PQRS By The Numbers - 2016

2016: PQRS 2016 By the Numbers

CMS has released the Physician Quality Reporting System (PQRS) specifications for the 2016 reporting period and as previous years indicate, they are full of changes. Since inception, PQRS has greatly changed the coding and documentation landscape for Eligible Professionals (EP) and Group Practices. Reporting on quality measures has become a way of life for the practicing physician. Whether the reporting is being executed through a registry, allowed for most all standard measures and measure groups, or by individual physicians utilizing claims-based reporting, the additional time and monetary importance is not inconsequential. Physicians are being asked to do more and more each year so it’s vitally important for them to have an intuitive and robust system for collecting the data. Of course, that’s always been the challenge. PQRS kicked off programming with 74 measures, rose to a measure high of 402 in 2015 and has retired a great many of those measures over the years. Here is a representation of how far CMS has brought the PQRS system and some of the highlights for this coming year:

2016 Highlights

  • New Measure High – #439
  • New Measures – 37
  • Retired Measures – 9 (3 are Claims-Based)
  • Measures Changing from Claims-Based to Registry Only – only 5 this year
  • Total Available Measures – 198
  • Total Available Claims-Based Measures – 79

As always, medical professionals should consider several factors when selecting measures for the coming year. Here are the ones most commonly recommended guidelines by CMS:

  • Physicians’ most commonly treated clinical conditions
  • Types of clinical care provided - acute, preventive, chronic
  • Care delivery area for most treatments
  • Quality improvement goals for the coming year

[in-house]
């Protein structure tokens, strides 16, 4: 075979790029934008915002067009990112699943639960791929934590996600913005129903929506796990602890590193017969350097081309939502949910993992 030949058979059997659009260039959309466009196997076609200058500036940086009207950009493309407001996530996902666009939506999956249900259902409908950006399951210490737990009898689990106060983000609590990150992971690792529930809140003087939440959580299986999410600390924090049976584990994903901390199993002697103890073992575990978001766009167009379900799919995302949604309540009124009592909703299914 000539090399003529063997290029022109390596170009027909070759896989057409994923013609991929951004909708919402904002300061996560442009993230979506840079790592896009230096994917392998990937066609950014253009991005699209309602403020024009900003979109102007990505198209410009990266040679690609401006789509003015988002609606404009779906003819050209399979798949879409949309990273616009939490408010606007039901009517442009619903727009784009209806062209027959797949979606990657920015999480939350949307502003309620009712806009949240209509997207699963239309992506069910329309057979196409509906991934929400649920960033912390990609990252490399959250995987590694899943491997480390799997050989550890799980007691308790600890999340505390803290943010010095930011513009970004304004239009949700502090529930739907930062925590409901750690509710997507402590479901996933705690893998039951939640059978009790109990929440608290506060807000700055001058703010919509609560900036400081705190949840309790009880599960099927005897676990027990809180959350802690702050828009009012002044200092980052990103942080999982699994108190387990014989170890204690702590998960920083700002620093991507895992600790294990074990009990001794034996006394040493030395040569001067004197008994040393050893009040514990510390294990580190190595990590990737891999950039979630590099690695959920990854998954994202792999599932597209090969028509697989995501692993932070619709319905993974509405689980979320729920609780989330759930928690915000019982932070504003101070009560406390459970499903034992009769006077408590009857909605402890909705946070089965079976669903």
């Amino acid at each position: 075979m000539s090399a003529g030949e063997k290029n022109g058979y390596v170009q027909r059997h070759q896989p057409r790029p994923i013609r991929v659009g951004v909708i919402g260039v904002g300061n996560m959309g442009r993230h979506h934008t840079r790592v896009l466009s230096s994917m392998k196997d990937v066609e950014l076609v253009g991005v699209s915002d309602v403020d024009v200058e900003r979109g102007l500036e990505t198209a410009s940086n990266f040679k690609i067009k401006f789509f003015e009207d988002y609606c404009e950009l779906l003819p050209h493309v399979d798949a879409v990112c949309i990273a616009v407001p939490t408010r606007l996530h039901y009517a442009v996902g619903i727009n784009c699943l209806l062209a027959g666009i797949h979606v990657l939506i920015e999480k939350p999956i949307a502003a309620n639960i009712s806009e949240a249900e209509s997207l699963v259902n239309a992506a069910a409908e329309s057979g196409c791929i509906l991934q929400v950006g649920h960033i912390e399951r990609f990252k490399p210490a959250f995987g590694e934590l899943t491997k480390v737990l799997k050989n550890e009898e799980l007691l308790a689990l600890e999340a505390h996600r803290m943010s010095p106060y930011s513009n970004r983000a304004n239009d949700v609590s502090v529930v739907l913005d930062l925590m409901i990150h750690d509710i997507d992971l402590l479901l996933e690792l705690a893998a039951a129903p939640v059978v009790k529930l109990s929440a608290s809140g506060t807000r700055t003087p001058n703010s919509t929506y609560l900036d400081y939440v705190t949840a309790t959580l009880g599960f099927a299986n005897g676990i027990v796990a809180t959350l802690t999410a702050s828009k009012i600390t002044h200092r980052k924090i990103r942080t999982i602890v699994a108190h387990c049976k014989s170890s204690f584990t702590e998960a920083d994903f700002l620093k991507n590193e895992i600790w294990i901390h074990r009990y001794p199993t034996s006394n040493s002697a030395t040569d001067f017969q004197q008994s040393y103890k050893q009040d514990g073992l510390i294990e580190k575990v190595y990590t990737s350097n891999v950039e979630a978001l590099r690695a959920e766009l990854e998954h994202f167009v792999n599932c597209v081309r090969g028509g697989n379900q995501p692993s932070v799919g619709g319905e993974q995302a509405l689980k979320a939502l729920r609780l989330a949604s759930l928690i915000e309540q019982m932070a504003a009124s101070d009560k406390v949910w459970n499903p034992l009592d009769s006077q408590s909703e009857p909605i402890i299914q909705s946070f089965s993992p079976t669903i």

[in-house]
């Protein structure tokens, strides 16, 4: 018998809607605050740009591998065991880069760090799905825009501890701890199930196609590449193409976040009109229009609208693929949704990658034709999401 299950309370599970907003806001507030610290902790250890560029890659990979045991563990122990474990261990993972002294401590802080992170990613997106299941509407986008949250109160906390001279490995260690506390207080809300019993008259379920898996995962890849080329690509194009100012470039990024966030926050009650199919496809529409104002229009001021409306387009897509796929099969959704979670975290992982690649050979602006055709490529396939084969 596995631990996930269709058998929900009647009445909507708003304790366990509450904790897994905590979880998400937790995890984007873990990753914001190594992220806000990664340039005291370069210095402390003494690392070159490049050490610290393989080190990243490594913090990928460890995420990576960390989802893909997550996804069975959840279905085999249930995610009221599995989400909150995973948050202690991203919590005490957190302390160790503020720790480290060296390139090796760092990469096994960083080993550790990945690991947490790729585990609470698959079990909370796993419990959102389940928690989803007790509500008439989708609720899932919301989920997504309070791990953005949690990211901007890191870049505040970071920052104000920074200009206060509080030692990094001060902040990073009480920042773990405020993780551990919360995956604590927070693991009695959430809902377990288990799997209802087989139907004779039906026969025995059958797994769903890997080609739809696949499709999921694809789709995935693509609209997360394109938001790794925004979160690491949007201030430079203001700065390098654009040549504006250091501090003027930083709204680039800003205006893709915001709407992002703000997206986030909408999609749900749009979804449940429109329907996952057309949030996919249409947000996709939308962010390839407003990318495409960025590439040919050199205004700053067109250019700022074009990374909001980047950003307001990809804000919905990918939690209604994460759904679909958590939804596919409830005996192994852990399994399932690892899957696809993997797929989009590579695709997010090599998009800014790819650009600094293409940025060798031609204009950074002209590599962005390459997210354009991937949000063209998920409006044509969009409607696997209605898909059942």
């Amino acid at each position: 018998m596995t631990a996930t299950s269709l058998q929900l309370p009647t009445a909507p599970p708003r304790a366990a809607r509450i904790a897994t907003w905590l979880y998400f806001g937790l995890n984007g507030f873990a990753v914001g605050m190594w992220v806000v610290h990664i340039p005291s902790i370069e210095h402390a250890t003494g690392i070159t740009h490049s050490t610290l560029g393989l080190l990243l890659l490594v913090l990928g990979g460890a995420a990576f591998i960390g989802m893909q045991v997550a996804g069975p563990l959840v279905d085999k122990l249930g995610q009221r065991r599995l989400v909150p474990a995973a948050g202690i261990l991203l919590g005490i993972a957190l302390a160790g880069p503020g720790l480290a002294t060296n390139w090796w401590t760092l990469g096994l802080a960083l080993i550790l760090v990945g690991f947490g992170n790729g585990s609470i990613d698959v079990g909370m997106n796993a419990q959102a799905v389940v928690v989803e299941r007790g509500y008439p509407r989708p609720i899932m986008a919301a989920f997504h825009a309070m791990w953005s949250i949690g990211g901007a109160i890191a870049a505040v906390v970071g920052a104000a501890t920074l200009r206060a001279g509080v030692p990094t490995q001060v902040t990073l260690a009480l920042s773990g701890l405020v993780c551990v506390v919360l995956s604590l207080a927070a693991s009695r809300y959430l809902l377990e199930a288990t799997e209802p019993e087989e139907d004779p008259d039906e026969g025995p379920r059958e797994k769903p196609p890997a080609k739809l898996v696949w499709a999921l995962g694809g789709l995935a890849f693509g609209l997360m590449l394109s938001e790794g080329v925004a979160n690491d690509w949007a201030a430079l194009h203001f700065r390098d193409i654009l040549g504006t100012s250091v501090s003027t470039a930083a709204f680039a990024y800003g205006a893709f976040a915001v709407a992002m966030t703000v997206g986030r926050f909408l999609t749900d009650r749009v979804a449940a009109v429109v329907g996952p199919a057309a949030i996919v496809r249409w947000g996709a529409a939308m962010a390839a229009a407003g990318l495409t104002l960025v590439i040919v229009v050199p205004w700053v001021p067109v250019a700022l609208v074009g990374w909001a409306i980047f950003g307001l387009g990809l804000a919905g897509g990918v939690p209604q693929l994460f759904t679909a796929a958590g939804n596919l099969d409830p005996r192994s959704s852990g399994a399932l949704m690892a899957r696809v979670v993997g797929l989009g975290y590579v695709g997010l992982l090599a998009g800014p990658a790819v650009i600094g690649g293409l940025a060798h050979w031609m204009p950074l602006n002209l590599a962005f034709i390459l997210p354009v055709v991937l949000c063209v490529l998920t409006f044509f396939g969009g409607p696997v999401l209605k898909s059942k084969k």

• Overlay with other quality programs that will be reported on in the coming year

Additionally, there is no requirement for physicians to change measures year after year, but each EP or Group Practice should strongly consider on reporting 9 different measures across 3 of the National Quality Strategy domains during the reporting period in order to reach required reporting minimums. Each measure must also be reported 50% of the time for the EP’s Medicare Part B patient visits. Returning for 2016, EPs must continue to report on Cross-Cut Measures when at least one Medicare patient is treated in a face-to-face encounter. A minimum of one cross-cutting measure is required to satisfactorily report in the 2016 PQRS.  The face-to-face encounter would include outpatient visits, surgical procedures and most general office visits. Meeting PQRS goals in 2016 (as in 2015) will enable the EP or Group Practice to avoid the stated CMS payment adjustments. Qualified revenue cycle management companies, like eMDs, will help physicians properly select and report measures for 2016 by considering many factors – specialty, level of care, location and quality goals for the coming year. The last piece of the reporting puzzle is being sure to include PQRS data on the minimum number of Medicare insured patient visits, which depending on the reporting method, can be as high as 50%. eMDs has prepared a resource page for physicians detailing the 2016 PQRS updates. Click here to view the page.


Join Our Newsletter

Get Updates Direct to Your Inbox. Gain access to a rich library of articles, white papers, webinars, podcasts and more. Register today to receive eMDs Insights newsletter.

Specialty *
State *